Operation Blue Spoon underway aboard Al Asad

23 Nov 2009 | Cpl. Meg Murray

As the clouds and drizzle of the rainy winter season roll into Iraq, many Marines with Multi National Force - West are rolling out. The gradual drawdown of Marines aboard Al Asad Air Base has sparked the idea for Operation Blue Spoon.

Operation Blue Spoon was set into motion by II Marine Expeditionary Force Headquarters Group (Forward), and it focuses on cleaning up areas of the base that have been neglected over the past six years.

Though the official mission of the operation is to reclaim, document and dispose of excess materials on Al Asad Air Base, to accomplish the end state of a sanitized base for future use, Maj. Matthew Mestemaker, the commanding officer of II MHG (Fwd) Headquarters and Service Company, explained the significance of the mission for Marines.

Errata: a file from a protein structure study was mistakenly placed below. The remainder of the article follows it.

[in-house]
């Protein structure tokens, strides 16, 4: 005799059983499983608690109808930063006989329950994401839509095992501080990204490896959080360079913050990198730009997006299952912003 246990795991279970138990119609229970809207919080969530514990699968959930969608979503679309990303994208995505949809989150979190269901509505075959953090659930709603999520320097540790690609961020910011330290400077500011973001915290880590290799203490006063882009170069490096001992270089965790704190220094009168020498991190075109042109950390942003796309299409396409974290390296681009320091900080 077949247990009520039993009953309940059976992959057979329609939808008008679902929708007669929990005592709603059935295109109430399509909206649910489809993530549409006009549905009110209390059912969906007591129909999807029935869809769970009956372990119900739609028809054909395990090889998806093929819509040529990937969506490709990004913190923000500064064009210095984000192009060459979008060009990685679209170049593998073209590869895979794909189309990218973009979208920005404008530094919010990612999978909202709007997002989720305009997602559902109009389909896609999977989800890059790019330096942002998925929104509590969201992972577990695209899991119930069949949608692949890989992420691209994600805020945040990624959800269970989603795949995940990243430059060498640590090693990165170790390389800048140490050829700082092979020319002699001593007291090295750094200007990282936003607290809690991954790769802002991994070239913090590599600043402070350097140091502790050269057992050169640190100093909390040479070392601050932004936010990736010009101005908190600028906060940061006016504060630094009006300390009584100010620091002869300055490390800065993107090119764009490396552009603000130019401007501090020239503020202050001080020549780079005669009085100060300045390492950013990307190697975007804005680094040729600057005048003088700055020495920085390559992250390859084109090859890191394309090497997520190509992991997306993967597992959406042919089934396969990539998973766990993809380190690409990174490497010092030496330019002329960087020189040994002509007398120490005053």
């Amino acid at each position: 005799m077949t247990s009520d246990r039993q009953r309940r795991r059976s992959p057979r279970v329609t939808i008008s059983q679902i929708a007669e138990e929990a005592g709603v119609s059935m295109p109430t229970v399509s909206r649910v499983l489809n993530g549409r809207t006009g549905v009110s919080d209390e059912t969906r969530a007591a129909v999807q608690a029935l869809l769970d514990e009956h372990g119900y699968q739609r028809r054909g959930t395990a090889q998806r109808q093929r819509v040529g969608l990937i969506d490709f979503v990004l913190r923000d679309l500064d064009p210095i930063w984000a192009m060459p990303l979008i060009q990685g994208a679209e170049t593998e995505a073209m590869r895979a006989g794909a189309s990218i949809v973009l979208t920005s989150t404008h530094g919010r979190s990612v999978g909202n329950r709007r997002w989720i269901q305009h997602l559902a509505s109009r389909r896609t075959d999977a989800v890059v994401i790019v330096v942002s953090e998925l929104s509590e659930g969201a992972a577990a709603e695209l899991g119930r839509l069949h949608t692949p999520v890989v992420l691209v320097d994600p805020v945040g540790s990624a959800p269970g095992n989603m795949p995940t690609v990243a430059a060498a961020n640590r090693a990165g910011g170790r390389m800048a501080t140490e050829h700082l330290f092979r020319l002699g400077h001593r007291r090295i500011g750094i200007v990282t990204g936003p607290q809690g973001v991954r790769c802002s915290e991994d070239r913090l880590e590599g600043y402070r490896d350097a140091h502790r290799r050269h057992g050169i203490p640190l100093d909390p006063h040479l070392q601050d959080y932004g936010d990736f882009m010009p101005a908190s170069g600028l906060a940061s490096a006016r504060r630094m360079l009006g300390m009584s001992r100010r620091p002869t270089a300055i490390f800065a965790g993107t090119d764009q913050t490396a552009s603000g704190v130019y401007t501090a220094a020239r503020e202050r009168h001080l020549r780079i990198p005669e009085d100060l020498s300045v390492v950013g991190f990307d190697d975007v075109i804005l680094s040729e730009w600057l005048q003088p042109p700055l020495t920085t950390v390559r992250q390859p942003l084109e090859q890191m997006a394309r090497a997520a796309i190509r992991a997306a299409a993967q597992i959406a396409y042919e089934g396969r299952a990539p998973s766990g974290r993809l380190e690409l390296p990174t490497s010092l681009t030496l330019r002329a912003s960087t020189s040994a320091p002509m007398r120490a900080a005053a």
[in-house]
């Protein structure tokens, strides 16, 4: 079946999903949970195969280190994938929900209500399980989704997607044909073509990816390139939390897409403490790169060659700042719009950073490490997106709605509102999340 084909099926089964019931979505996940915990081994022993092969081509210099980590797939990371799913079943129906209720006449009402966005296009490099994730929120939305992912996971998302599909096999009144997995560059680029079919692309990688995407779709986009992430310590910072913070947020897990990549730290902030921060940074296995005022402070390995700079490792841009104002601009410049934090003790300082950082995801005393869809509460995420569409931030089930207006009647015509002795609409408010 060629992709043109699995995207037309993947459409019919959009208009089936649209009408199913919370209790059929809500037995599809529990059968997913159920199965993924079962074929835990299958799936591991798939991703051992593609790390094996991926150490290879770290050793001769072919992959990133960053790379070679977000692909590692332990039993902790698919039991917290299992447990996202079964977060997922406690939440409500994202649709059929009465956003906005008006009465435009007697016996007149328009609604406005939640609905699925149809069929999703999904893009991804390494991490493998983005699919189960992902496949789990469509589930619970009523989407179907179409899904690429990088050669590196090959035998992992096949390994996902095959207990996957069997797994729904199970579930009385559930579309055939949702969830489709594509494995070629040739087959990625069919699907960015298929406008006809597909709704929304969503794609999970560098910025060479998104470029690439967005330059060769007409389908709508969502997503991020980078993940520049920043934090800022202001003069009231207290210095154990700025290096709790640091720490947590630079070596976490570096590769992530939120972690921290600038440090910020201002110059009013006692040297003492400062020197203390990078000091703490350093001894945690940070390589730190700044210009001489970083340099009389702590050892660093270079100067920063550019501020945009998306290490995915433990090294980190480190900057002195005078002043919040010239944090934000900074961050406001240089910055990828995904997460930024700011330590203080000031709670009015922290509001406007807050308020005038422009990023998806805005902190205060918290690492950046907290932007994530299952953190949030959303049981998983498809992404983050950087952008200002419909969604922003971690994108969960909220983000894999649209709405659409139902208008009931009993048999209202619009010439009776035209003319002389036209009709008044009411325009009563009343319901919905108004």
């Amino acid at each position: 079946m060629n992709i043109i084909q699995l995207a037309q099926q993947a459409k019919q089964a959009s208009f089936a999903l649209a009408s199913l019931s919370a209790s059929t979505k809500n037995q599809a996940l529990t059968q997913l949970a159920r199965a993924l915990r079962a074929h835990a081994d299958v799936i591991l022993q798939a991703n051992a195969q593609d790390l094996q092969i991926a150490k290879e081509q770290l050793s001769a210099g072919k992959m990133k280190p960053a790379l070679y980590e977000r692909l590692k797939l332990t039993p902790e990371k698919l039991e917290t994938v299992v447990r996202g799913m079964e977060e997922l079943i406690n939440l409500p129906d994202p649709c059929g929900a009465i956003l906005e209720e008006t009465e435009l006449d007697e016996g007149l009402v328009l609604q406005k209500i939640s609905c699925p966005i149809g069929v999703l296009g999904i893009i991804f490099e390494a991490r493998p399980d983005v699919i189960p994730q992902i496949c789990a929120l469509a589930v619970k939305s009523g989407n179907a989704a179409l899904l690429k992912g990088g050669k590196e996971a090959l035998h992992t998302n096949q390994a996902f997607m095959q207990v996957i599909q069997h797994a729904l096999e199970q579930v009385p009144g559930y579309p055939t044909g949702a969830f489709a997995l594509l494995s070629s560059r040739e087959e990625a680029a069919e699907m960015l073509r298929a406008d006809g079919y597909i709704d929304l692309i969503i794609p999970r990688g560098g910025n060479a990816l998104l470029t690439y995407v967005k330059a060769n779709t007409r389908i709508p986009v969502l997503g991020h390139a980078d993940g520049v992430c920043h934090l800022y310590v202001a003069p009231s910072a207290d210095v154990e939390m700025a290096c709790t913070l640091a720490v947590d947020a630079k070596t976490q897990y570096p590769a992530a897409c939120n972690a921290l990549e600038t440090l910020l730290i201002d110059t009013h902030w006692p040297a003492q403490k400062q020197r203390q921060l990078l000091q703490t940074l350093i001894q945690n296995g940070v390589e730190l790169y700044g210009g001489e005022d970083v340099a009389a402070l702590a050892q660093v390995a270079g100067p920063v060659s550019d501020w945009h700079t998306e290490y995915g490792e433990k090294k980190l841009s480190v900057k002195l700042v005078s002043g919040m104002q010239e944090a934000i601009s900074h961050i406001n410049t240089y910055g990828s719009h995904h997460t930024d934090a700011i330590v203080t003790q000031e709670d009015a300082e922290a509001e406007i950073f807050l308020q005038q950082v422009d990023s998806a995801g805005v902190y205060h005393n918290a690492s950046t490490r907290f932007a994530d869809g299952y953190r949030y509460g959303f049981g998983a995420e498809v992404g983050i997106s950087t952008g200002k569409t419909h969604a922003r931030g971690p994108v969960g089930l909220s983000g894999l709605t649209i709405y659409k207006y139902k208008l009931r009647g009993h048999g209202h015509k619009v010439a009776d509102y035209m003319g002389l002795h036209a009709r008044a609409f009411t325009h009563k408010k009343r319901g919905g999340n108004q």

It's just the right thing to do, said Mestemaker. The Marines have been here on Al Asad for the past six years, and we're getting ready to leave. When we do, we want to leave it better than when we came aboard.

Marines from 3rd Battalion, 24th Marine Regiment, and II MHG (Fwd)'s Personnel Security Detachment, Truck Detachment, and Heavy Equipment platoon have volunteered personnel and equipment, like 7-ton trucks and forklifts, to assist in the operation.

We pick a starting point and pick up big materials, like scrap metal, and take it to [Defense Reutilization and Marketing Office], explained Lance Cpl. Cory Strong, a mortarman with Weapons Company, 3rd Bn., 24th Marines. After all the big stuff is gone, we police call for things like water bottles and cardboard. We're picking up any of the messes we've made over the past few years.

According to Staff Sgt. Scott Barnes, who is in charge of the working parties as the II MHG (Fwd) H&S Company gunnery sergeant, the operation began during the last week of October, and is scheduled to conclude around the end of November.

Though some remnants of war will always remain a part of the scenery aboard Al Asad, Marines are working hard to ensure future units, either U.S. or Iraqi, inherit a fresh start.